Women suffering from Alzheimer’s disease may experience a more rapid decline than men with the same condition because their brains have a higher number of connections, making it easier for toxic protein molecules to spread, a study has suggested.
Researchers studying differences in the onset of Alzheimer’s in men and women believe this could explain how clumps of abnormal tau protein molecules, which characterise the disease, disperse more rapidly in female brains.
Women are twice as likely to develop Alzheimer's but this had been believed to be a consequence of them living longer. The latest findings, led by Vanderbilt University Medical Centre, in Tennessee, suggest there may be a more fundamental biological reason.
The team compared brain scans from healthy volunteers, 123 men and 178 women, with 101 men and 60 women with mild cognitive impairment that indicates they are at higher risk of developing Alzheimer’s.
They found that women with cognitive impairment had nearly twice the density of tau proteins across the brain than cognitively impaired men.
In cognitively normal adults there was little difference in the density of tau proteins, which are believed to be waste products of brain cellular activity that build up to toxic levels following the onset of Alzheimer’s.
Scans of healthy women’s brains did reveal that they had several key brain regions – such as the parahippocampus, superior parietal, insular, superior temporal – which served as “hubs” to link different parts of the brain where tau had built up.
They speculate this connectivity could “accelerate brain-wide tau spread in women” and explain their faster decline.
“The differences that we observed indicate the strong possibility that there are sex differences in the structural and functional connections in the brain, which may contribute to women’s increased risk for Alzheimer’s,” said Dr Sepideh Shokouhi, who led the research.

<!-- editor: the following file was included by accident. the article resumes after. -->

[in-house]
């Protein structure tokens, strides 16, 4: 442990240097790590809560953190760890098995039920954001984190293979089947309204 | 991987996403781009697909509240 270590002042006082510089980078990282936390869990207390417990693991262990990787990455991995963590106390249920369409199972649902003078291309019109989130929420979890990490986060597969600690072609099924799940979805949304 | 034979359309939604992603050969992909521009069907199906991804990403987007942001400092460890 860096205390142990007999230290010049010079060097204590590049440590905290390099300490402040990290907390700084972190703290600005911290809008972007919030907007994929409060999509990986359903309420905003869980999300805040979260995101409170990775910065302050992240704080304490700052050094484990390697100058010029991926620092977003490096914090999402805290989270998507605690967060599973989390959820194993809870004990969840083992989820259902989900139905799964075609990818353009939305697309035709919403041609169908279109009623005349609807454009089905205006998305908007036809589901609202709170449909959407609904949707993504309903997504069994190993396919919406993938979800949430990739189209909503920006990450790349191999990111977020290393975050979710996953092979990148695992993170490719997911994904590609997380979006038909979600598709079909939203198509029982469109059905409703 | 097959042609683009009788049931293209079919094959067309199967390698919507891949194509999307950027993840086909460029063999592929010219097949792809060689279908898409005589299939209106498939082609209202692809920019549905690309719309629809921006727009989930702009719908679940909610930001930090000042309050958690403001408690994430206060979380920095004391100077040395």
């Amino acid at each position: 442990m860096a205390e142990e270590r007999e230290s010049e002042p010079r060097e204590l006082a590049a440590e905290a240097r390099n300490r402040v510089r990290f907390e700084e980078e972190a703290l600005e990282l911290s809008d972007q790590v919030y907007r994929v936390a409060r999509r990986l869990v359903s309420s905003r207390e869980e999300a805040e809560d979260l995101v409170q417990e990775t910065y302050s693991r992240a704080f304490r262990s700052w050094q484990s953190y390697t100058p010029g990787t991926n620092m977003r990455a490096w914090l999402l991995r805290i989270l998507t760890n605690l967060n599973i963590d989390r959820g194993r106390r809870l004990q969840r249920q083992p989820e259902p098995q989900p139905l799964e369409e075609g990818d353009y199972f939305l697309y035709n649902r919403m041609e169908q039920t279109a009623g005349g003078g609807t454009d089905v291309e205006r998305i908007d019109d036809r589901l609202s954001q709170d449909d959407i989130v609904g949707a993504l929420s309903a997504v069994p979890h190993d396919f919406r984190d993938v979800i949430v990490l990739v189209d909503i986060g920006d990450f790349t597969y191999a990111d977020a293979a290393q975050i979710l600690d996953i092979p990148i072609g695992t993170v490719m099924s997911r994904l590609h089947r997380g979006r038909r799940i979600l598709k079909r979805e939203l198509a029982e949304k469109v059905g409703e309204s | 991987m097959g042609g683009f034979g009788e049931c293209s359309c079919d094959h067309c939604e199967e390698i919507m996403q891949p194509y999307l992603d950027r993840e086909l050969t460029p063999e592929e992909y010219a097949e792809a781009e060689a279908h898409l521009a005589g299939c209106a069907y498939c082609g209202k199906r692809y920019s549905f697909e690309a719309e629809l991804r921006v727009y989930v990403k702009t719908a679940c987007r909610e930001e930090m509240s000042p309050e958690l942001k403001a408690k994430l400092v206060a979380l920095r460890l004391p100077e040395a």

“This study has implications for the possibility of creating sex-specific risk-reduction strategies and preventive interventions.”
The Vanderbilt study is one of several pieces of preliminary research, as yet unpublished in a peer reviewed journal, looking at sex differences in dementia. They are being presented at the Alzheimer’s Association International Conference in Los Angeles on Tuesday.
A separate study, by the University of Miami, found a number of genes that appear to be linked with a higher risk of the disease, but only in either men or women. This suggests risk predictions – and potential future treatments – may have to be sex-specific.
“The facts speak for themselves – women living with dementia outnumber men two to one across the world,” Fiona Carragher, chief policy and research officer at the UK’s Alzheimer’s Society, said.
“Dementia also affects women differently, with symptoms like delusions, depression and reclusiveness experienced more widely in women than men.
She said the Vanderbilt findings add “flesh to the bones” of our knowledge by suggesting tau spreads more quickly in women’s brains and this could be causing a faster rate of brain cell die off.
“Women’s brain health is an under-studied topic, and, historically, the lion’s share of dementia research has focused on men.”
Join our new commenting forum
Join thought-provoking conversations, follow other Independent readers and see their replies